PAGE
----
A string of plant closures, project cancellations and other setbacks has raised new doubts about the future of nuclear power in the United States, but there’s disagreement about whether the retrenchment will be limited and temporary or the…
>The blows to nuclear power’s prospects have come on many fronts, but it was the surprising spurt of plant closures that laid bare the industry’s worsening plight. The plant shutdowns are the first to hit the U.S. nuclear power market in 15 years, and the retirements don’t bode well for many of the nation’s 99 remaining power reactors.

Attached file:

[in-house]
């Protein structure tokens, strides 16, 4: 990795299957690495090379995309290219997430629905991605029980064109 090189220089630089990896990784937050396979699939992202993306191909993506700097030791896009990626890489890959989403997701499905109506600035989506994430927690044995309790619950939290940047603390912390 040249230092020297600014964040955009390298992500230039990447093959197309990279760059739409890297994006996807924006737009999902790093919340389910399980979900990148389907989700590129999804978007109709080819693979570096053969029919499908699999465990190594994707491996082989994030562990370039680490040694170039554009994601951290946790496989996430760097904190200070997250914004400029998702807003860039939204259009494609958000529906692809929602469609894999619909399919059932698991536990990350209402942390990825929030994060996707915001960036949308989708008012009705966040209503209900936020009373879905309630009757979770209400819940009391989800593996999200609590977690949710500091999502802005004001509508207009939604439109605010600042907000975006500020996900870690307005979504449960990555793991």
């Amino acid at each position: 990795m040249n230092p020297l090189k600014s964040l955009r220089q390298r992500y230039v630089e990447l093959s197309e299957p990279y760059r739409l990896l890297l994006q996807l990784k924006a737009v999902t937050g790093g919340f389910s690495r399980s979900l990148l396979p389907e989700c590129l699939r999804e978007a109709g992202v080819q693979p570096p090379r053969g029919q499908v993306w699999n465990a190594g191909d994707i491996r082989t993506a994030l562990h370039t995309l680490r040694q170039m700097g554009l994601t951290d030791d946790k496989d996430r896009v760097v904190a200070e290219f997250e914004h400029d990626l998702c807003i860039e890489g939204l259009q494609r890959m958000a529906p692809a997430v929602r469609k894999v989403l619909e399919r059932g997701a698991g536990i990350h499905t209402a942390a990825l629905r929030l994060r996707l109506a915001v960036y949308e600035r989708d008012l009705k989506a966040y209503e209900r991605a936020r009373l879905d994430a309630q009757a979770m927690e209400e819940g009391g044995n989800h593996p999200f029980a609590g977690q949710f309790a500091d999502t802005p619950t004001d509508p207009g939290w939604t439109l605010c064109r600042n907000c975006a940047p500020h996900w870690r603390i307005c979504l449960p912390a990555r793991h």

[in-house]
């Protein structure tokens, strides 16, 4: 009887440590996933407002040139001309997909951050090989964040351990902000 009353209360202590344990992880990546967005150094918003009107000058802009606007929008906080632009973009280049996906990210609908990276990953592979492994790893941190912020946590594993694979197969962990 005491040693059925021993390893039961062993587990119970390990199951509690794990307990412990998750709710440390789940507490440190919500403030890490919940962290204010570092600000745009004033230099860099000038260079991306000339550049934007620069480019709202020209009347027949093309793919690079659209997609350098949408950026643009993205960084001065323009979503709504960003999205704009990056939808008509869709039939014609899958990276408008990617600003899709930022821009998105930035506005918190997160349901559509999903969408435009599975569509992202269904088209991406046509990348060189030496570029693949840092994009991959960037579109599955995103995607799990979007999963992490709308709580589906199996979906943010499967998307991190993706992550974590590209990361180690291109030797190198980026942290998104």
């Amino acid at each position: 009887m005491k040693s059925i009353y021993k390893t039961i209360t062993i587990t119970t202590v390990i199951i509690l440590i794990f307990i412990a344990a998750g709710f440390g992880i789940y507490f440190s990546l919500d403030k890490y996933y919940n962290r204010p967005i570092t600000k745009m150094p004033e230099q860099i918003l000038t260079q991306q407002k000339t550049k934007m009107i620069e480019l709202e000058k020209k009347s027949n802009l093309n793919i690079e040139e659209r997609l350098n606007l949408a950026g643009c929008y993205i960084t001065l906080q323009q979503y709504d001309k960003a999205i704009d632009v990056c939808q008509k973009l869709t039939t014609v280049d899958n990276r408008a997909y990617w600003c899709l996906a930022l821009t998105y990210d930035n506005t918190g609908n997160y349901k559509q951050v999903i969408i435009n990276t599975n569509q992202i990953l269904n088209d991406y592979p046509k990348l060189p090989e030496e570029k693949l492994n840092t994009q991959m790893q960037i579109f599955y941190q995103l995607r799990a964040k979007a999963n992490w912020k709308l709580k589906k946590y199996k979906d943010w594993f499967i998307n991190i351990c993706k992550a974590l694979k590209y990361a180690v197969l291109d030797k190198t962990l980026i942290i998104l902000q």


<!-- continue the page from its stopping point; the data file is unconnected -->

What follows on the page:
Analysts say economic woes make at least 10 other plants vulnerable enough to follow suit. Almost all of those are among the nation’s 47 “merchant” nuclear plants, which, unlike regulated plants, operate in open markets and have to beat out other power suppliers to win customers and long-term supply contracts. The especially vulnerable facilities cited by analysts are at greater risk for closure because their power is too expensive to sell profitably in wholesale markets or because their output is too small or too unreliable to support rising operating and retrofit costs.<
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